An online form for a concealed carry license was discussed at the weekly Wednesday meeting of the Highland County Board of Commissioners.
Highland County Sheriff Donnie Barrera said the organization has been looking to streamline its concealed carry permit process and appointment scheduling system. He said they found a company called Permitium, LLC, which has worked with some other counties in the area like Fayette County, which has been using the system for about a year and seemed to “really love” it.
Barrera said what the system does is use a link where people can register for their concealed carry license or make appointments, after which they will then come in to get their fingerprints and photographs. He said that he would like to use the board of commissioners’ website for the link. He also said the sheriff’s office’s IT person and the board of commissioners have been in contact about that possibility because Barrera said they don’t have a website.
Barrera said nothing will change in terms of the military being exempt, with the pricing only being changed by $5 due to a processing fee to go Permitium, LLC, meaning the price for those doing the online form would be $72. He also said Permitium would send the sheriff’s office a monthly check for its payment portion.
For those interested, Barrera said people can still come into the office to register for the concealed carry permit the old-fashioned way.
Barrera said that if the sheriff’s office gets into a situation and doesn’t like it for any reason, it can get out of the agreement at any time. He also said there is no software agreement with the service, with there also being no payment to use the service. He said there was strictly an agreement to use the program.
Commission president Terry Britton said that the board needed to take a look at the software prior to agreeing to use it.
Commissioner Dave Daniels said that because it doesn’t cost anything, if its IT person says it doesn’t pose a problem, they could let Barrera know.
In other news, Jeremy Ratcliff, director of Highland County Jobs and Family Services (HCJFS), attended a meeting to witness the passing of a resolution to help the organization pay for placement costs for the month of January. He said the organization “typically” runs about 45 days behind paying those costs.
Ratcliff also said that in October 2022, the organization had 154 kids in care, and that by January 2023, that number had risen to 193 kids in care. He said that in just the first 2.5 months of the year, HCJFS had already opened 80 local investigations which resulted in 19 incidents where a total of 48 children were removed from their homes.
Daniels said he had to think that some of the increases were due to drug problems, with the cases not being normal 10 years ago.
Ratcliff said that was “fair,” also saying that 10 years ago he was peripherally aware of the issues families were facing. However, he said the kids they have now are in a higher class of need, meaning they have a higher placement cost.
The board of commissioners approved a bid from the Morgan Fence Company, the apparent low bidder for a quote at the Highland County Airport for two operators, a keypad and a remote. Britton said the Morgan Fence Company provided two separate quotes, with the first one in case the keypads are good, with that being $11,000, and the other for $11,900 if the keypads aren’t good.
Britton said Greystone Systems provided information about a possible new security system at the new dog pound.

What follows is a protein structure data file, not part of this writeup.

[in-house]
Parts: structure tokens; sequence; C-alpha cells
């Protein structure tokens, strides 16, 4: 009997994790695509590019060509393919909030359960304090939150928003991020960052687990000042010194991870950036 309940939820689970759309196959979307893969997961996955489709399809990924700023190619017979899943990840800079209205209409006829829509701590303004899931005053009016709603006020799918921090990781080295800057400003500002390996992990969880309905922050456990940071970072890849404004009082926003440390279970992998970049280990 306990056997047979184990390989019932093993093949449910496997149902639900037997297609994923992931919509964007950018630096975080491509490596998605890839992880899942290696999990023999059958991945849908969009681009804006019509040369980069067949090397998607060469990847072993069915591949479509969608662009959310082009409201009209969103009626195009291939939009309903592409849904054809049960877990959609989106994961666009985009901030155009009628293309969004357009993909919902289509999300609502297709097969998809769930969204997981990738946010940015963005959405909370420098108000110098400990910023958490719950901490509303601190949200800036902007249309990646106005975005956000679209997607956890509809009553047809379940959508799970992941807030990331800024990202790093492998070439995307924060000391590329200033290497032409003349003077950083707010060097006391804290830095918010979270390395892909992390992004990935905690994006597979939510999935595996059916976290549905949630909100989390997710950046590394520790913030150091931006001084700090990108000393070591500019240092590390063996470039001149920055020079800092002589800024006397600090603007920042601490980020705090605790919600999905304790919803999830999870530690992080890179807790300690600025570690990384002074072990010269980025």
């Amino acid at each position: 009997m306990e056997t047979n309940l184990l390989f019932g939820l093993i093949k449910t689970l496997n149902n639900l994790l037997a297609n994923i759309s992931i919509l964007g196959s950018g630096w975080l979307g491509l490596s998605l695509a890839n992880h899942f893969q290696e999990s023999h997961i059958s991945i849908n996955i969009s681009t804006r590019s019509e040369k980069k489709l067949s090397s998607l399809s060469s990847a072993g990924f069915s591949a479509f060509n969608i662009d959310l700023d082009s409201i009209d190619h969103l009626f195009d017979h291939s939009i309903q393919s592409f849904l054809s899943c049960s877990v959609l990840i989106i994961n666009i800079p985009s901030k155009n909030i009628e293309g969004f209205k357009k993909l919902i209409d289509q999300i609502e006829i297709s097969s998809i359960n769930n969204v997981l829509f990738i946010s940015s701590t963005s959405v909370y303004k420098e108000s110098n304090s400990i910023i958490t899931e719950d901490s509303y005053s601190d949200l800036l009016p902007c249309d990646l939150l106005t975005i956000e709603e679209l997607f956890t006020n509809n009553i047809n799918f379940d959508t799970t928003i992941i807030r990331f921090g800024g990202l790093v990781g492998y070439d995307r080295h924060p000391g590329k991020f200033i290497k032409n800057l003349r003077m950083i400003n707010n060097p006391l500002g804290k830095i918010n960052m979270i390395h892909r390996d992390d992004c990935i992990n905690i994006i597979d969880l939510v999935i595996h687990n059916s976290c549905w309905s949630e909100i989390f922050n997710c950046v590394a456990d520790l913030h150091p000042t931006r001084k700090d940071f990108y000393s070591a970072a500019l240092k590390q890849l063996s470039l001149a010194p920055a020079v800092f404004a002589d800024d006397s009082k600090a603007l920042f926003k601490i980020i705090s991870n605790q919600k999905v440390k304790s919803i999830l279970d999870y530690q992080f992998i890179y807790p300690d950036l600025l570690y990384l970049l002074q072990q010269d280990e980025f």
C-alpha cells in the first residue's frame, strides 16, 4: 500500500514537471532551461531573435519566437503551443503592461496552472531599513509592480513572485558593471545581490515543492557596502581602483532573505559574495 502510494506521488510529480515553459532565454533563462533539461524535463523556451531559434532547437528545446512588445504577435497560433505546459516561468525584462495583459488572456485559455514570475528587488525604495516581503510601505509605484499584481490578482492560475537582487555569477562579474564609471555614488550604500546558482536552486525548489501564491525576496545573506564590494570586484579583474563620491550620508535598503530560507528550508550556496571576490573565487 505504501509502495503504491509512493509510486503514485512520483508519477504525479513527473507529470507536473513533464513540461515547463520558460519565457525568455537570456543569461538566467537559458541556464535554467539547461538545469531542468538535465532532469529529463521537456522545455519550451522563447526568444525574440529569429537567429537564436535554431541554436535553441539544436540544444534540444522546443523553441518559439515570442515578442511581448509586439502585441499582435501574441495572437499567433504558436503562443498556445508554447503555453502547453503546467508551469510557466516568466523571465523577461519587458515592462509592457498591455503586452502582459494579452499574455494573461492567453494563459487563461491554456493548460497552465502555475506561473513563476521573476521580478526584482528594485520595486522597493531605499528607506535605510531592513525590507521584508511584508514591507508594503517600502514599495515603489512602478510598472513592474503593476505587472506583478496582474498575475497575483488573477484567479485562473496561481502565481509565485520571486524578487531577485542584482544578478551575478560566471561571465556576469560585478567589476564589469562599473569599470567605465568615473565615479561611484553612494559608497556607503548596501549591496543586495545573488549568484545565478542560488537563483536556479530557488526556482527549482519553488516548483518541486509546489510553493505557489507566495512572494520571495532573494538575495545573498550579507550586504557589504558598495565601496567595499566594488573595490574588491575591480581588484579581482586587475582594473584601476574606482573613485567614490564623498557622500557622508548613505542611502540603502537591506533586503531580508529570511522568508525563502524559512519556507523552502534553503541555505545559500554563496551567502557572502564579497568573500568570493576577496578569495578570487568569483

Daniels said that the county is getting closer to the facility opening, but there might need to be tweaks coming to a couple of things at the dog pound. He said he thought it’d be nice to have a “simple home security system” at the dog pound in case there’s somebody in the parking lot doing “bad things.”
Commissioner Brad Roades said that a ribbon cutting for the dog pound will be held Friday, April 7.
Britton said the board plans to take a further look at an energy proposal from Muirfield Energy. He said the board needs to compare it with another proposal from the County Commissioners of Ohio (CCAO), with Murifield’s being “a hair” lower.
Britton also said the commissioners were notified that the indigent defense reimbursement rate was lowered again to 80 percent.
“Our reimbursement rate was 100 percent from the state,” Britton said. “Now, it looks like it’s dropped to 80 percent. Now, this does not mean we’re cutting any of the indigent defense attorney’s rate. This just means that our reimbursement rate has gone from 100 percent, then it went to 90 and now it’s 80 percent … We were promised that it would be at 100 percent, but as time goes on and budgets change, that right now is at 80 percent.”
Daniels said that the pay rate for indigent defense attorneys was “pretty low” for a long time, meaning that when the legislature added more money to the area, almost every county’s bar association asked for a bump in the rate. He said that the bump in price put pressure on the reimbursement rate line item at the state level.
In other news, there were three resolutions approved by the board:
* Res. No. 23-38 is authorization for the appointment of 2023 board members to the Highland County Local Corrections Planning Board and Reentry Coalition.
* Res. No. 23-39 is an authorization for a budget modification within the sheriff’s office budget in the amount of $600.
* Res. No. 23-40 is a request from the board of commissioners to create a line item within the Child Emergency Fund. Also requested was a budget modification from Transfers Out to Advances Out in the amount of $200,000. Another request was an advance from the Child Emergency Fund to Children’s Services Special in the amount of $200,000.
Reach Jacob Clary at 937-402-2570.